Thursday, February 1, 2007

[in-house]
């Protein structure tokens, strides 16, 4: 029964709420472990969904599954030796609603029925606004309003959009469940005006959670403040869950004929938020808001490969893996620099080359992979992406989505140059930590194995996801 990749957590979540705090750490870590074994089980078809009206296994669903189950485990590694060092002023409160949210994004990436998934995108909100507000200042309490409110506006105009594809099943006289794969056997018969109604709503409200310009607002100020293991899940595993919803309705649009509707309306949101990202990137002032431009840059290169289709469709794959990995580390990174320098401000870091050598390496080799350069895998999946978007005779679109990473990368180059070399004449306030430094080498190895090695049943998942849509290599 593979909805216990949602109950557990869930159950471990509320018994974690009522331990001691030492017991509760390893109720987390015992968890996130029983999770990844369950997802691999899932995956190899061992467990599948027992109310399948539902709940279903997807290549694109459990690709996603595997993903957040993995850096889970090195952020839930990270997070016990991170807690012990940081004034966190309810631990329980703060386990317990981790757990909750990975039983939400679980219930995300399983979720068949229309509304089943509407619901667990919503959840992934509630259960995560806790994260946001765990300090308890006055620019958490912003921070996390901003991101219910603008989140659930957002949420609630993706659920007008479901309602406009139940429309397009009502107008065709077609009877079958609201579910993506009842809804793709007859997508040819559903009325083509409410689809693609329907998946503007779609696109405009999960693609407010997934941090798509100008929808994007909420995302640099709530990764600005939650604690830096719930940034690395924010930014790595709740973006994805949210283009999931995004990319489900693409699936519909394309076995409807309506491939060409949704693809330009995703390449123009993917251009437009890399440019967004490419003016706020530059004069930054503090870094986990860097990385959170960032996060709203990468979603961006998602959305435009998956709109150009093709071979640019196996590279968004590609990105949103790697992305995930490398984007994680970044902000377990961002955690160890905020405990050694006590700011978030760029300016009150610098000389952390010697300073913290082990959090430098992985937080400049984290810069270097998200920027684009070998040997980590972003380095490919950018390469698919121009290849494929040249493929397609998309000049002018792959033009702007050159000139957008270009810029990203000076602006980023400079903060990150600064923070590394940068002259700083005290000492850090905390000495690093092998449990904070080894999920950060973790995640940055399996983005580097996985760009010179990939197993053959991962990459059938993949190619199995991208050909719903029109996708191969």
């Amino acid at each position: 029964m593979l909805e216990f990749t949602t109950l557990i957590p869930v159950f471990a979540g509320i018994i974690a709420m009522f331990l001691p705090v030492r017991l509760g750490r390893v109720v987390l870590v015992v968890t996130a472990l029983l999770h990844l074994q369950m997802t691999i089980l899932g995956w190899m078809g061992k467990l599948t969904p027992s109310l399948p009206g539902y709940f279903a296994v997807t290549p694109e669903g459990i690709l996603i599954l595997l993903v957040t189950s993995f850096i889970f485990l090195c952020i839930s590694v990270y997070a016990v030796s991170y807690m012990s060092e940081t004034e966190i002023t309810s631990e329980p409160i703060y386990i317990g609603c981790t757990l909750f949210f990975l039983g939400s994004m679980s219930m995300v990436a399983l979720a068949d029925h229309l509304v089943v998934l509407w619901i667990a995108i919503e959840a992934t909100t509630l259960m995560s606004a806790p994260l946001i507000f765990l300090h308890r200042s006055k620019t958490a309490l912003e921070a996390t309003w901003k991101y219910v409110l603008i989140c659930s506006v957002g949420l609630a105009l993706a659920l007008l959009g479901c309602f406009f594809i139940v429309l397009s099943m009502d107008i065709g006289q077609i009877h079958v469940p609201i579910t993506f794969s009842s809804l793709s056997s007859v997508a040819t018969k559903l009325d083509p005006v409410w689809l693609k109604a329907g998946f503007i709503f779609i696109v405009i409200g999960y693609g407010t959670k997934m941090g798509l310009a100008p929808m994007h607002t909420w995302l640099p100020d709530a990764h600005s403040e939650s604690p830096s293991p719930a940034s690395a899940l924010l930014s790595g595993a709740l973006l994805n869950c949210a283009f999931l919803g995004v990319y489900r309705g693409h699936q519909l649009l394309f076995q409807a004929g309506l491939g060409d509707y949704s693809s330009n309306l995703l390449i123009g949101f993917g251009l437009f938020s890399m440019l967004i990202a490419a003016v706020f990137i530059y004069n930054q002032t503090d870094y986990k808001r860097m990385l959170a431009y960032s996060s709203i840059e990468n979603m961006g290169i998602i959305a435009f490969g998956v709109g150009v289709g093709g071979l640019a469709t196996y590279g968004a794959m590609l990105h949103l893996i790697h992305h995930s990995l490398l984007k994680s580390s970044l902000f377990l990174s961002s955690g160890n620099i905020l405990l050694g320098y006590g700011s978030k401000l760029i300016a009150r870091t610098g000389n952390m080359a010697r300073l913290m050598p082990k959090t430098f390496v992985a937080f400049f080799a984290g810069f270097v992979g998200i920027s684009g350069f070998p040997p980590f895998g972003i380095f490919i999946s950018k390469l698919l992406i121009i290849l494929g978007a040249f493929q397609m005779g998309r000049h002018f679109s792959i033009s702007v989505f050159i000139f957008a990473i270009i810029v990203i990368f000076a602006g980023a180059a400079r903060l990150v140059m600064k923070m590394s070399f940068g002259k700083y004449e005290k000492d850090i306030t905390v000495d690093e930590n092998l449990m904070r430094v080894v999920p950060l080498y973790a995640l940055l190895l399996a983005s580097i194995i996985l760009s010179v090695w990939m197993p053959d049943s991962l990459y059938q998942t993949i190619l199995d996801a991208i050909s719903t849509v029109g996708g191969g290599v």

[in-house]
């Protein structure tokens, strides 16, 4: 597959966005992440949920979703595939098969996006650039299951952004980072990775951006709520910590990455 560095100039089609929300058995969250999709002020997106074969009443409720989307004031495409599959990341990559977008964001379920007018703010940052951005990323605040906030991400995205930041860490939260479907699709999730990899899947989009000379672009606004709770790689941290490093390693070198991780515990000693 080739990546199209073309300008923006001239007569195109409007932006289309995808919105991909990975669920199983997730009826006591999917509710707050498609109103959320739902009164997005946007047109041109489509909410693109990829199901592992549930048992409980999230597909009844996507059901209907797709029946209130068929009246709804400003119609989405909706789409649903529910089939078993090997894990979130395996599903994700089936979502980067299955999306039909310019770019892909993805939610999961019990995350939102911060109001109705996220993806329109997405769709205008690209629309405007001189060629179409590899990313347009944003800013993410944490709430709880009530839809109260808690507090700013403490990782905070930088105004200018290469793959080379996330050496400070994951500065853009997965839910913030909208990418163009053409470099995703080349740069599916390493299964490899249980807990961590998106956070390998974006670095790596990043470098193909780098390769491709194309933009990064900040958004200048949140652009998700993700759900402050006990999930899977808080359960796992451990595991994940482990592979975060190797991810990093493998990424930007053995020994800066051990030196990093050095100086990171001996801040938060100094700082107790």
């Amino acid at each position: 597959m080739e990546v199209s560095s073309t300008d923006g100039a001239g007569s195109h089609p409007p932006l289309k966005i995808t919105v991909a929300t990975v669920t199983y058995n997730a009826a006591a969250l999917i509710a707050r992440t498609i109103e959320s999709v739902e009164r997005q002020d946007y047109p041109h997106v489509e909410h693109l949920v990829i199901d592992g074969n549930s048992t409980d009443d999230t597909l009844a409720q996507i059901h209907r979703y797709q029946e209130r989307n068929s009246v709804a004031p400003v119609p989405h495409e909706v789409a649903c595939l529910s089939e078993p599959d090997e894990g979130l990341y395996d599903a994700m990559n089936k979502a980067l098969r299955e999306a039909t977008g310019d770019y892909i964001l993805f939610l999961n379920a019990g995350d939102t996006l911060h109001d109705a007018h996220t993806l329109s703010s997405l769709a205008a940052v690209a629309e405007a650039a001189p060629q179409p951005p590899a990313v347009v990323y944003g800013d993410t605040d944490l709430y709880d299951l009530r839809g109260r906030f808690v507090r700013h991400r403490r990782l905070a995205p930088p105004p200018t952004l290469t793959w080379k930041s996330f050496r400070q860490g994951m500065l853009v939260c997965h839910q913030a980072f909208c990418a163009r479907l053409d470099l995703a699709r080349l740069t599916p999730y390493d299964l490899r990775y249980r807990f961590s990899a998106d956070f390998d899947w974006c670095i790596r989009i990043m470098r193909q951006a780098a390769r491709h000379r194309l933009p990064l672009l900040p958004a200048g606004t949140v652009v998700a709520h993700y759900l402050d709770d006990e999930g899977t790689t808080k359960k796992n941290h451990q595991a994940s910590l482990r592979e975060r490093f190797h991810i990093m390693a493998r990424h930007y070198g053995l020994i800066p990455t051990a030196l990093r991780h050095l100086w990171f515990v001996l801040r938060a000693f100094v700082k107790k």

Home at 1 am after work, I feel great. Working at different times than ‘the general’ population is exhilarating to me, as if the sleep of others sustains me when I get too fatigued. I have to admit I like my job; yet I would avoid saying: ‘I am a carpenter, a neurosurgeon, a plumber, a shopkeeper, a waitress.’ Not that I would be ashamed of any of the jobs just mentioned, but a job is what I do and not what I am. In On Seeing and Noticing Alain de Botton included a short essay ‘On work and happiness’, noting that ‘The most remarkable feature of the workplace has nothing to do with computers, automation or globalization. It lies in the widely held belief that our work should make us happy.’ He speaks about work ethic, postulating that most people would work even they didn’t have to. Now that would get me a roaring laugh in my small desert town… maybe even a few free drinks for telling the weirdest joke ever. My buddies there definitely hold the view that work is penance or punishment or an unavoidable necessity to be resorted to only in case of dire necessity and advocate the right to laziness. Some jobs are rewarding, financially and in personal growth. Some ‘jobs’ lead to glory and fame. But the giga majority is not. Not well paid, not fulfilling. Yet de Botton is right when he says that in meeting a new person, often one of the first questions is ‘what do you do?’ That information tells us something about perceived social status, areas of interest. Maybe, we are just shy asking new acquaintances real personal questions: where did you grow up, who were your parents, etc. The concept of meritocracy is another conundrum. Obviously it helps to have a certain talent or knack to do a certain job; if you hold a certain position you must ‘merit’ it and thus it says something about you as person. And also obvious is then that those not having 'nice' jobs didn't merit them. In a company, institution where promotions are based on ‘merit’, sometimes things work out right and everyone ends up doing exactly what she is good at. However, this could engender a lot of hidden hurt, fear of under achievement and stress since the perceived relationship with authority will also play its part. We should remember that one’s status is never guaranteed. I wonder how, when and where the Peter Principle comes in. Ivan Illich pointed out that work, people, even health is commodified. So although some of us may enjoy our jobs, the majority of the working class can be laid off at whim, since it is all about profit and paiing the least possible for all resources, also the human resource. Inequality still plays its part in the workplace with consequences for one’s self esteem and quality of life. Optimism about nice and fulfilling jobs and living in the Wal-Mart, fast food zone, has left many people unhappy. If that is your case: estimate what you need, what you would prefer to have money wise, says Dr Scarpone, and then do what you really want to do. Since you want to do it, you’ll enjoy yourself, be good at it and probably financially successful at the same time. Free advise.

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